What could be the fate of the biological components of NE midbodies after cells take them up? The engulfed midbody should be digested in lysosomes into monomolecular species, which are recycled if necessary. Fatty acids from the PS species of the NE midbody could also be recycled, if any, it participates on any metabolic pathways. Amongst the PS species identified in our lipidomics, the presence of omega-3 and 6 fatty acids that cannot be produced de novo have been strongly suggested, for instance, (PS [38:4] = PS [18:0–20:4], arachidonic acid [20:4]) (Sampaio et al., 2011). Therefore, the recycling of midbodies could participate to the essential lipid metabolism during cortical development, participating to the maintenance of a lipid species pool for controlling proper neurogenesis.

Methods

Animals

All mouse embryos used were wildtype C57BL/six mice obtained by overnight mating of wildtype C57BL/six males and females. Noon of the day on which the vaginal plug was observed was defined as embryonic day (E) 0.5. All animal studies were conducted in accordance with German animal welfare legislation, and the necessary licenses obtained from the regional Ethical Commission for Animal Experimentation of Dresden, Germany.

Enrichment of the Midbody Fraction Using Velocity Sucrose Density Gradient Centrifugation

E11.5 C57BL/6 mouse embryos were dissected in ice-cold 150 mM NH4Ac dissolved in lipid mass spectrometry-grade water (Merck; LiChrosolv grade). CF was collected as described (Marzesco et al., 2005). 1–2 μl of CF per embryo were collected and pooled in a 1.5 ml Eppendorf tube (Eppendorf) on ice. Seventy-six micro liter of CF were mixed with 4 μl of 100x proteinase inhibitor mix (Roche) and 320 μl of 2.5 M sucrose in water to yield a total of 400 μl of CF mixture at a final concentration of 2 M sucrose. The CF mix was transferred into the bottom of an ultraclean ultracentrifugation tube (Beckman coulter). The gradient was prepared by adding layers of less dense sucrose solutions (400 μl of 1.6 M, 400 μl of 1 M, 300 μl of 0.3 M, and 300 μl of 0.1 M) upon one another. The samples were centrifuged in a TLS55 swinging rotor (Beckman coulter) at 50,000 rpm for 18 h at 4°C with a no deceleration profile. Immediately after the centrifugation, 180 μl fractions were collected into 1.5 ml Eppendorf tubes on ice. Ten micro liter of each fraction were used to determine the sucrose concentration in the fraction, 85 μl were used each for Western blotting and lipid mass spectrometry. In case of electron microscopy (EM) analysis, 10 μl of each fraction were fixed overnight at 4°C in 0.5% of EM grade glutaraldehyde/4% paraformaldehyde in 0.12 M sodium phosphate buffer, pH 7.2.

Protein and Lipid Precipitations from Sucrose Samples

For immunoblotting, samples were subjected to methanol-chloroform precipitation by mixing samples in 1:4:1:3 ratio (sample:methanol:chloroform:water). Protein was precipitated by gently vortexing the tube followed by centrifugation at 13,000 rpm for 5 min at room temperature (r.t.). The upper layer was removed without touching the interface layer. Two-hundred and fifty-five liter of methanol were added (3 × volume of the original sample volume, 85 μl). Proteins were pelleted by centrifugation at 13,000 rpm for 5 min at r.t. and resuspended in 2x concentrated SDS Laemmli sample buffer. Protein samples were denatured by boiling at 95°C for 5 min and stored at −20°C.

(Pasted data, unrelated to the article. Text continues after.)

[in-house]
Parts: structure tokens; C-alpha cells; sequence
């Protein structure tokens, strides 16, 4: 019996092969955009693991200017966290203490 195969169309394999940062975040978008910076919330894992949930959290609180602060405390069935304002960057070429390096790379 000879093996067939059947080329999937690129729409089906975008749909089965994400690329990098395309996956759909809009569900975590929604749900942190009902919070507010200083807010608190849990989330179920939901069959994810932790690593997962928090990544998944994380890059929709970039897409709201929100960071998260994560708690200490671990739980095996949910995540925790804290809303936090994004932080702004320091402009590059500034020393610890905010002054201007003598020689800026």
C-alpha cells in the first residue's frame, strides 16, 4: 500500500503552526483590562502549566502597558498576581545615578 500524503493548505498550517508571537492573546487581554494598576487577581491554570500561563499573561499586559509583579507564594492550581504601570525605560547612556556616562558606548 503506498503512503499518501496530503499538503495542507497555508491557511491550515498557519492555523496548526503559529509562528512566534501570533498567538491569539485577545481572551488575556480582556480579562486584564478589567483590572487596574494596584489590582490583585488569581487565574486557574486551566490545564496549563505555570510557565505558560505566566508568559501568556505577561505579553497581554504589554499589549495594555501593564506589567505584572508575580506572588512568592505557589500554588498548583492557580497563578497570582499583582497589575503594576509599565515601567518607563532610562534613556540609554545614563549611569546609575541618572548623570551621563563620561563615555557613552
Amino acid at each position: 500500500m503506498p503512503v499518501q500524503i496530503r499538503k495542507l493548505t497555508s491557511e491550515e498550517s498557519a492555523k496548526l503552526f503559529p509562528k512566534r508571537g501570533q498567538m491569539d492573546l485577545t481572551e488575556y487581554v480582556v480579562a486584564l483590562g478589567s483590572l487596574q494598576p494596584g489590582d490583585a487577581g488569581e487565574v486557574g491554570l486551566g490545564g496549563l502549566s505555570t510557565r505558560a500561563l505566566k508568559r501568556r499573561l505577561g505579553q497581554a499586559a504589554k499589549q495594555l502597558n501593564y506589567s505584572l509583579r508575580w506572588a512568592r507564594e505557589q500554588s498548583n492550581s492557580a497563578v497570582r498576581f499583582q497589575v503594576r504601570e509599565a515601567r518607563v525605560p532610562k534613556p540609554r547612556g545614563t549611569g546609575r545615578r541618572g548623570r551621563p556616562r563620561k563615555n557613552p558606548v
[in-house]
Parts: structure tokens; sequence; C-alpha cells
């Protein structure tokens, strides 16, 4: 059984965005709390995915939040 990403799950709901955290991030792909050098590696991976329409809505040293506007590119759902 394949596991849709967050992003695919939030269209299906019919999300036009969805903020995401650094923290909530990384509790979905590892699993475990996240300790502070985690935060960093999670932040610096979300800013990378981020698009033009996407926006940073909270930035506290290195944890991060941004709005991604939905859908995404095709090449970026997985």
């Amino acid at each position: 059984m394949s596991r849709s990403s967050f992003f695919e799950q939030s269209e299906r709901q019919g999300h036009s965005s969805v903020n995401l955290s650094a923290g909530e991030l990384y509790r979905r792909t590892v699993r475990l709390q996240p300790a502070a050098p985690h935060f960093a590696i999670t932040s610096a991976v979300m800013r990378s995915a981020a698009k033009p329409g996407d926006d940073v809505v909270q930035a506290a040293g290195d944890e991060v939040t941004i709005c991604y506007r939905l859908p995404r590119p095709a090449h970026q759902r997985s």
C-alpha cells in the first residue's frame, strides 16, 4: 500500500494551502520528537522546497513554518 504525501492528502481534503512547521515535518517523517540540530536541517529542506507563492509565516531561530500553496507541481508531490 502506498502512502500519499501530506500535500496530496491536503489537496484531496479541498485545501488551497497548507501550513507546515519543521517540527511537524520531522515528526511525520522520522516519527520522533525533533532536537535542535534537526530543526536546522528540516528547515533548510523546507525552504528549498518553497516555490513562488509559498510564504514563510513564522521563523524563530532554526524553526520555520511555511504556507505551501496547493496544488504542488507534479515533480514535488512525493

For lipid extraction, 85 μl sample from each fraction were transferred into a 1.5 ml Eppendorf tube filled with 157 mM of ammonium bicarbonate (NH4HCO3) up to 1.5 ml. Particles were pelleted in the TLA55 fixed-angle rotor (Beckman coulter) at 30,000 rpm for 4 h at 4°C. Removed NH4HCO3 and pelleted lipid samples were frozen in liquid nitrogen and stored at −80°C.

Lipid Extraction for Lipid Mass Spectrometry

Lipid samples were mixed with 200 μl of 157 mM of NH4HCO3 and vortexed at 1400 rpm at 4°C. Ten micro liter of an internal standard lipid mix (Avanti Polar lipids; PC, PE, PS, PG, PA, Cer, SM, GalCer, LacCer, Chol, and DAG) was added to each sample. To extract all lipids, 1 ml of a 2.75:1 mixture of chloroform/methanol was added to each tube and vortexed at 1400 rpm for 1 h at 4°C. Fractions with high sucrose content (>1 M) were “pre-washed” with 200 μl of MS grade water before the extraction to remove excess sucrose. After extraction, sample tubes were centrifuged at 1000 g for 2 min at 4°C. Bottom phases were transferred into fresh 1.5 ml Eppendorf tubes (10:1 lipid fraction). The organic solvent was evaporated using a vacuum centrifuge. Dried samples were re-suspended with 100 μl of a 1:2 mixture of chloroform/methanol and vortexed for 10 min at 4°C. This re-suspension solution was mixed with MS compatible polarity specific buffers to optimize for ionization of specific lipids as described previously (Carvalho, 2012). The data was acquired on a LTQ-Orbitrap using high mass resolution Rmz = 400 = 100, 000 and the spectra was analyzed with LipidXplorer software (Herzog et al., 2011, 2012).